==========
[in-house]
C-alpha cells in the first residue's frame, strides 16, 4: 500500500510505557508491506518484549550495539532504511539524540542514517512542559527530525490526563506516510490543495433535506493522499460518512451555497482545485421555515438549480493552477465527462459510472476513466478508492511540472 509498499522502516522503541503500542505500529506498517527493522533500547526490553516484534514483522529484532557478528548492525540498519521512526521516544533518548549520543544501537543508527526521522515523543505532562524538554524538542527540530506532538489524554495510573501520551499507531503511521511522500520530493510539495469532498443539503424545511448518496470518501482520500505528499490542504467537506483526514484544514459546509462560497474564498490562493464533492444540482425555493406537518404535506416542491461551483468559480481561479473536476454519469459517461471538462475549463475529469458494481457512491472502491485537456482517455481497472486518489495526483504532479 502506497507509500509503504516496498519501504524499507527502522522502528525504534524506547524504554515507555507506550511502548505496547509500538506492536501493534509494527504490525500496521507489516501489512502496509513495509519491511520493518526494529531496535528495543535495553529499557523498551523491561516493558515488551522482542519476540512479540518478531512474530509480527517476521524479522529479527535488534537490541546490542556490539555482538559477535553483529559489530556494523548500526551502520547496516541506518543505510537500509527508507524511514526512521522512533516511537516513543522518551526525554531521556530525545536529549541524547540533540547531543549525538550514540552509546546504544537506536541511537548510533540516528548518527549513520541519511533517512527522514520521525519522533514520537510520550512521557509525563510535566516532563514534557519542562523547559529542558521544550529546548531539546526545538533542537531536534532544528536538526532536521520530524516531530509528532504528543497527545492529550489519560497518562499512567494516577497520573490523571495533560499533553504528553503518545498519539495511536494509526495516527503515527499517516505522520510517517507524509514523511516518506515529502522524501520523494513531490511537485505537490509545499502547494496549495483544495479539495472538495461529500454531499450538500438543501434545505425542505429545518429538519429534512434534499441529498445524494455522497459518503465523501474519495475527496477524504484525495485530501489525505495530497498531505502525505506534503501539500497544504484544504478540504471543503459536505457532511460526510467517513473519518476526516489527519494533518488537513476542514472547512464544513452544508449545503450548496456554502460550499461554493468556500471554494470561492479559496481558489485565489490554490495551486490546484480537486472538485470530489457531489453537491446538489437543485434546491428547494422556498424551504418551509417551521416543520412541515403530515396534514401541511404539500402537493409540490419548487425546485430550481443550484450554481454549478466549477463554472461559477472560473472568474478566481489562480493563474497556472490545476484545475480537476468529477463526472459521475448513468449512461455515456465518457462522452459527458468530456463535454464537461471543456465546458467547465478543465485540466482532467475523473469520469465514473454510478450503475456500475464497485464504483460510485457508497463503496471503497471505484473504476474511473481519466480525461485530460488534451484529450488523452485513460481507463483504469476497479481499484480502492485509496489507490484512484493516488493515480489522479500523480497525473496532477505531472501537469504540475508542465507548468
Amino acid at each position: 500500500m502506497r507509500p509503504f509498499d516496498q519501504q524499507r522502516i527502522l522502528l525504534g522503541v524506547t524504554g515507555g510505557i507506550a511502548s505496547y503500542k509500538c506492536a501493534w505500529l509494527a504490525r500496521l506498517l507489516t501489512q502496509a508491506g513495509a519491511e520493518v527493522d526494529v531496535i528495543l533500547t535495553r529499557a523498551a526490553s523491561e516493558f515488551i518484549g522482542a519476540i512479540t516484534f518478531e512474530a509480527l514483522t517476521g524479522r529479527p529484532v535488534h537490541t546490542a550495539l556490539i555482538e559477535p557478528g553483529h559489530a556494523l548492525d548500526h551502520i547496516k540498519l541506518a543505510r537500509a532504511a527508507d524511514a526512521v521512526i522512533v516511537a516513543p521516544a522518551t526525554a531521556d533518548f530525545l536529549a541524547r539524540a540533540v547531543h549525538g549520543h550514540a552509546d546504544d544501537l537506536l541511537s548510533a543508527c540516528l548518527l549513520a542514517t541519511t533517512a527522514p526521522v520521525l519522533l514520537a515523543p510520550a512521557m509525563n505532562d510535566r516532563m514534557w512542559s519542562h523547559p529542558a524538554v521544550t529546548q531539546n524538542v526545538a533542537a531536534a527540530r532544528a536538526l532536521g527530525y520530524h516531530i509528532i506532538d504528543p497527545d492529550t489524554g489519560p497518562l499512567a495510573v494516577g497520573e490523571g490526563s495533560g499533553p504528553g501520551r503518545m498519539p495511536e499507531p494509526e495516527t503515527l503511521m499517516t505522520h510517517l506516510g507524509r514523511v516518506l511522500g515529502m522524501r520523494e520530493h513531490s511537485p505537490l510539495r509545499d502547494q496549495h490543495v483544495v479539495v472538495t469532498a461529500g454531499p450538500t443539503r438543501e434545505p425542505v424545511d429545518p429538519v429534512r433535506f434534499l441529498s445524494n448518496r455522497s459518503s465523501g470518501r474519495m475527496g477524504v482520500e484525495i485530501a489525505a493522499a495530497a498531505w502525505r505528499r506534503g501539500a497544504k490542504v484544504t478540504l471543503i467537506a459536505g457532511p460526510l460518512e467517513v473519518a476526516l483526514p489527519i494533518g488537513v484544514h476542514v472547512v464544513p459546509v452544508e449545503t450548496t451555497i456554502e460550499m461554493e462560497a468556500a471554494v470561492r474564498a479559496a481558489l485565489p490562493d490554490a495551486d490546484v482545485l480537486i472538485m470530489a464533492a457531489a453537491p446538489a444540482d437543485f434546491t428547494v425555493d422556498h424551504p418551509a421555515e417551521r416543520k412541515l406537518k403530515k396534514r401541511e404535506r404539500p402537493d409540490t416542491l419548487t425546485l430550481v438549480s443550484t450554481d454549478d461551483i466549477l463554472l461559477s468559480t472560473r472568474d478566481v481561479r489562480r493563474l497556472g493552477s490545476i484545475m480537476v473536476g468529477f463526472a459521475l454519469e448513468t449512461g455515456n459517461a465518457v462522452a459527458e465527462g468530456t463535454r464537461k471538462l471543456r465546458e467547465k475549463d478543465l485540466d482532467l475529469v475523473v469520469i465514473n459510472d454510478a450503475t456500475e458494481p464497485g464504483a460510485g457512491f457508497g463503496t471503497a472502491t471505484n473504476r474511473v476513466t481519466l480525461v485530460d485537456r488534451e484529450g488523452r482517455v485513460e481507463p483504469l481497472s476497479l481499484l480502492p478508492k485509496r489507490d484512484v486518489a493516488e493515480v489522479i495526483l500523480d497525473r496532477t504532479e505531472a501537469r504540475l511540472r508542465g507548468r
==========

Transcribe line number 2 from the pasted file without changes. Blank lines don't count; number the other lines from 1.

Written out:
C-alpha cells in the first residue's frame, strides 16, 4: 500500500510505557508491506518484549550495539532504511539524540542514517512542559527530525490526563506516510490543495433535506493522499460518512451555497482545485421555515438549480493552477465527462459510472476513466478508492511540472 509498499522502516522503541503500542505500529506498517527493522533500547526490553516484534514483522529484532557478528548492525540498519521512526521516544533518548549520543544501537543508527526521522515523543505532562524538554524538542527540530506532538489524554495510573501520551499507531503511521511522500520530493510539495469532498443539503424545511448518496470518501482520500505528499490542504467537506483526514484544514459546509462560497474564498490562493464533492444540482425555493406537518404535506416542491461551483468559480481561479473536476454519469459517461471538462475549463475529469458494481457512491472502491485537456482517455481497472486518489495526483504532479 502506497507509500509503504516496498519501504524499507527502522522502528525504534524506547524504554515507555507506550511502548505496547509500538506492536501493534509494527504490525500496521507489516501489512502496509513495509519491511520493518526494529531496535528495543535495553529499557523498551523491561516493558515488551522482542519476540512479540518478531512474530509480527517476521524479522529479527535488534537490541546490542556490539555482538559477535553483529559489530556494523548500526551502520547496516541506518543505510537500509527508507524511514526512521522512533516511537516513543522518551526525554531521556530525545536529549541524547540533540547531543549525538550514540552509546546504544537506536541511537548510533540516528548518527549513520541519511533517512527522514520521525519522533514520537510520550512521557509525563510535566516532563514534557519542562523547559529542558521544550529546548531539546526545538533542537531536534532544528536538526532536521520530524516531530509528532504528543497527545492529550489519560497518562499512567494516577497520573490523571495533560499533553504528553503518545498519539495511536494509526495516527503515527499517516505522520510517517507524509514523511516518506515529502522524501520523494513531490511537485505537490509545499502547494496549495483544495479539495472538495461529500454531499450538500438543501434545505425542505429545518429538519429534512434534499441529498445524494455522497459518503465523501474519495475527496477524504484525495485530501489525505495530497498531505502525505506534503501539500497544504484544504478540504471543503459536505457532511460526510467517513473519518476526516489527519494533518488537513476542514472547512464544513452544508449545503450548496456554502460550499461554493468556500471554494470561492479559496481558489485565489490554490495551486490546484480537486472538485470530489457531489453537491446538489437543485434546491428547494422556498424551504418551509417551521416543520412541515403530515396534514401541511404539500402537493409540490419548487425546485430550481443550484450554481454549478466549477463554472461559477472560473472568474478566481489562480493563474497556472490545476484545475480537476468529477463526472459521475448513468449512461455515456465518457462522452459527458468530456463535454464537461471543456465546458467547465478543465485540466482532467475523473469520469465514473454510478450503475456500475464497485464504483460510485457508497463503496471503497471505484473504476474511473481519466480525461485530460488534451484529450488523452485513460481507463483504469476497479481499484480502492485509496489507490484512484493516488493515480489522479500523480497525473496532477505531472501537469504540475508542465507548468